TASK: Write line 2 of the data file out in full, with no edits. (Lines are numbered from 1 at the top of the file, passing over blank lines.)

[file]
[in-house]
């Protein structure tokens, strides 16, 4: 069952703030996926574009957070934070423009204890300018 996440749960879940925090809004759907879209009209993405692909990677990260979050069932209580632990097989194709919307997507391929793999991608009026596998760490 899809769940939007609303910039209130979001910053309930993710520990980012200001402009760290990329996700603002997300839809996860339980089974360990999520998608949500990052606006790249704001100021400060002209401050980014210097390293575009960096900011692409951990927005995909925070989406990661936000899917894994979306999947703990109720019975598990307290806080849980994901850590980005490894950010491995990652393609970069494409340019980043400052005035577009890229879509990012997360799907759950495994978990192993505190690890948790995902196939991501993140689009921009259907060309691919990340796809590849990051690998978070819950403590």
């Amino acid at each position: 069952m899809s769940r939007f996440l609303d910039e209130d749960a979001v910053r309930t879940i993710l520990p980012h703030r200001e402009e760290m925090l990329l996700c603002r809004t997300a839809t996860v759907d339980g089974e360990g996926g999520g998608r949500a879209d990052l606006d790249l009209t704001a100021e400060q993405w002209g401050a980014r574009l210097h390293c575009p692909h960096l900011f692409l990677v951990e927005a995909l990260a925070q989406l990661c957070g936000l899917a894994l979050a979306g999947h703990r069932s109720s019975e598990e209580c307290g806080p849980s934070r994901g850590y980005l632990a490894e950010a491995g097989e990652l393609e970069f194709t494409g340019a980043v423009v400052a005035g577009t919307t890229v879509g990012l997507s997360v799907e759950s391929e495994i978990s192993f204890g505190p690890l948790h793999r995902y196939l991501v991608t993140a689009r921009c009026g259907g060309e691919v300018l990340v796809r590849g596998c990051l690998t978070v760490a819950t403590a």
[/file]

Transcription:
């Protein structure tokens, strides 16, 4: 069952703030996926574009957070934070423009204890300018 996440749960879940925090809004759907879209009209993405692909990677990260979050069932209580632990097989194709919307997507391929793999991608009026596998760490 899809769940939007609303910039209130979001910053309930993710520990980012200001402009760290990329996700603002997300839809996860339980089974360990999520998608949500990052606006790249704001100021400060002209401050980014210097390293575009960096900011692409951990927005995909925070989406990661936000899917894994979306999947703990109720019975598990307290806080849980994901850590980005490894950010491995990652393609970069494409340019980043400052005035577009890229879509990012997360799907759950495994978990192993505190690890948790995902196939991501993140689009921009259907060309691919990340796809590849990051690998978070819950403590």